Vice-chancellors are said to have made the shortlist for the chief executive post at England’s powerful new higher education regulator, but the government is tipped to choose a candidate from a market background to give the sector a “shaking”.
A Department for Education spokesman said that interviews are “currently in progress” for the chief executive post at the Office for Students, the regulator set to be created by the Higher Education and Research Bill, which is currently making its way through Parliament.
While a number of vice-chancellors are thought to have been shortlisted, figures from regulatory, market and government backgrounds are also said to have made the list.
Mary Curnock Cook, who stands down as Ucas chief executive at the end of April, is viewed by some as a strong candidate if she were to be under consideration.
The OfS chair’s post has already gone to Sir Michael Barber, chief education adviser at Pearson, formerly a senior adviser on education and head of the Prime Minister’s Delivery Unit in Tony Blair’s government.
The government has explicitly stated that the OfS will be a market regulator, responsible for driving competition. It will also be responsible for admitting new private providers to the sector, a key aim for Jo Johnson, the universities minister.
This means that the government will choose a candidate from a market background, seeing Sir Michael as filling the role of senior figure with balancing education experience, some believe.
While the prospect of the OfS being established under senior leadership with no experience of running a university may alarm the sector, given the extent of the regulator’s powers, it may not trouble the government.
David Palfreyman, director of the Oxford Centre for Higher Education Policy Studies and a recently appointed board member at the Higher Education Funding Council for England (which will be subsumed within the OfS), said: “If the OfS is to start off with the right culture and style as first and foremost a protector of, and enhancer of, the student-consumer interest, then the CEO has to be from a regulatory background and/or another market-based activity beyond the HE sector.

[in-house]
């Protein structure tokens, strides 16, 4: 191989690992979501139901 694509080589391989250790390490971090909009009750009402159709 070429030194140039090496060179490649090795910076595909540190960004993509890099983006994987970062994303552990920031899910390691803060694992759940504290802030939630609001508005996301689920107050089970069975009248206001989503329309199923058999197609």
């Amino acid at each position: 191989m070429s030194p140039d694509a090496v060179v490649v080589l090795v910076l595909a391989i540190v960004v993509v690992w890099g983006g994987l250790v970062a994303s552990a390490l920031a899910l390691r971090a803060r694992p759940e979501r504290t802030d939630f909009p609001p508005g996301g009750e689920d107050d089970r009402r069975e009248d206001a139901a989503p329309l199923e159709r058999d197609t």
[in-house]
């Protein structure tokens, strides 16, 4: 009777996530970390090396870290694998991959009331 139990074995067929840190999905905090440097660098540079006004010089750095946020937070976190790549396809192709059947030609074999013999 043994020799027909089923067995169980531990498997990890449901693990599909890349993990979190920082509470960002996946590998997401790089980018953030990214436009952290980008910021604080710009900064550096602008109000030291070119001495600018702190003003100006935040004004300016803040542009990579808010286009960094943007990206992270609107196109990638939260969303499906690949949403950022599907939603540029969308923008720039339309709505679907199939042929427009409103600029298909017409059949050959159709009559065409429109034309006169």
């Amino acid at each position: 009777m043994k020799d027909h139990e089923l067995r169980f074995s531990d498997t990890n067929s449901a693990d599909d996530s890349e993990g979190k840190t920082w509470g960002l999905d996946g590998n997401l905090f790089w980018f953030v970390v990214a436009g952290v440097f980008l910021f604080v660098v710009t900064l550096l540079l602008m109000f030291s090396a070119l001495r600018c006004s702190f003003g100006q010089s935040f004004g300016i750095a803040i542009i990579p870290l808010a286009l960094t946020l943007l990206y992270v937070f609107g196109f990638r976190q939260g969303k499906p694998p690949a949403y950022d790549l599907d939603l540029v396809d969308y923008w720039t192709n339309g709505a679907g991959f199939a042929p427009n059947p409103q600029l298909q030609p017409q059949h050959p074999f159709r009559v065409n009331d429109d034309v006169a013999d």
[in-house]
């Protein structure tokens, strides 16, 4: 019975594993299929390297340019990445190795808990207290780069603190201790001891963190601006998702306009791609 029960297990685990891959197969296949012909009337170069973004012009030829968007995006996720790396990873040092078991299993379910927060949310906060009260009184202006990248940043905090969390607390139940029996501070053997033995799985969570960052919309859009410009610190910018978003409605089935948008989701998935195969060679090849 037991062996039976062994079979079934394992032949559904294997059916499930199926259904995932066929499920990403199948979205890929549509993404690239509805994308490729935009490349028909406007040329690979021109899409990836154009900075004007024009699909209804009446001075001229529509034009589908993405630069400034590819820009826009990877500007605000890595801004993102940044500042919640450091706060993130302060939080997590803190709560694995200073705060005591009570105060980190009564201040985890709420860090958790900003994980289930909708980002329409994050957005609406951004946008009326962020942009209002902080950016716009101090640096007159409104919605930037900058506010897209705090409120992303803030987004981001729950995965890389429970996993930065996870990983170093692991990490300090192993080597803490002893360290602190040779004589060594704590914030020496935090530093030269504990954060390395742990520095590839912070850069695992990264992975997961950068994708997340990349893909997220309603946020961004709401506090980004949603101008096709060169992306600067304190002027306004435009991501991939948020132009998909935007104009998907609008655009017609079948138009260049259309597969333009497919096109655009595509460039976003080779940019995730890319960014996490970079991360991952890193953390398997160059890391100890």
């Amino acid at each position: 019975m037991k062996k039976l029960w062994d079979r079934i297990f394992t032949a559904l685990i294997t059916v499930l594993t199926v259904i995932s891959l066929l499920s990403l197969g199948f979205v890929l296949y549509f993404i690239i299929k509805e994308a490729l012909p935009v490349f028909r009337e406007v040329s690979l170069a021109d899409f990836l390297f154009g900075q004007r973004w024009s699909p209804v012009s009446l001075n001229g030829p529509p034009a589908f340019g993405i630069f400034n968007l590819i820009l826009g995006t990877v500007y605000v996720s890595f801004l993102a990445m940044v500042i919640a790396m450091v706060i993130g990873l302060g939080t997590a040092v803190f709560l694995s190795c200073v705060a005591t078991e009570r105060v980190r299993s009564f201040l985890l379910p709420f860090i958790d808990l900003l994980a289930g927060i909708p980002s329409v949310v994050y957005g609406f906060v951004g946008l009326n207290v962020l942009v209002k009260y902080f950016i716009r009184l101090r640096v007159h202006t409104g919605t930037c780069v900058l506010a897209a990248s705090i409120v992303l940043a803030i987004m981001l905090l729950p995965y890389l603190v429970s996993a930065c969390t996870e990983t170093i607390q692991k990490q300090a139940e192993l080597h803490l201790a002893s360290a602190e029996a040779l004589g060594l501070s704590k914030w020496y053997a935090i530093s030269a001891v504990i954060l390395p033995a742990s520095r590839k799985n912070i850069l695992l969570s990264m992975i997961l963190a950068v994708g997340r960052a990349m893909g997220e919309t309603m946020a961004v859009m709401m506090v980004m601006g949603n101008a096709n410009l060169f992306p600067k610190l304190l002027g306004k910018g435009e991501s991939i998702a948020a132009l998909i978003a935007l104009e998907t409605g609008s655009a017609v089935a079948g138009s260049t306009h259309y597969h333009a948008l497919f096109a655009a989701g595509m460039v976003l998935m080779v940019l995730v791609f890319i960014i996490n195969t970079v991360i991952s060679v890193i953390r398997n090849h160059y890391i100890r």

“Translating a v-c across will undermine confidence that the OfS is about the punters [students] rather than the vested interests and convenience of the complacent producers – who are in need of a considerable shaking.”
The £200,000 salary on offer for the OfS chief executive post may make it unattractive to vice-chancellors of larger universities, who are typically paid significantly more.
Sir Michael’s background at Pearson has raised eyebrows for some in higher education, given that Pearson is an influential presence in the sector. The company – the world’s largest education firm – is a provider itself via Pearson College, awards Higher National qualifications used in higher education and awards BTECs, alternatives to A levels used by growing numbers of entrants to higher education.
Pearson’s HN qualifications were used by for-profit colleges that mounted explosive growth in their numbers of students with public loan funding in the last wave of private provider expansion. The Public Accounts Committee and National Audit Office criticised the government for failing to control spending.
Sir Michael was asked about his Pearson role during the parliamentary Education Committee’s hearing on his appointment. He said he would leave that post on 31 March, before starting his OfS role.
“I will leave Pearson cleanly before so I don’t think there will be any conflict of interest,” he added.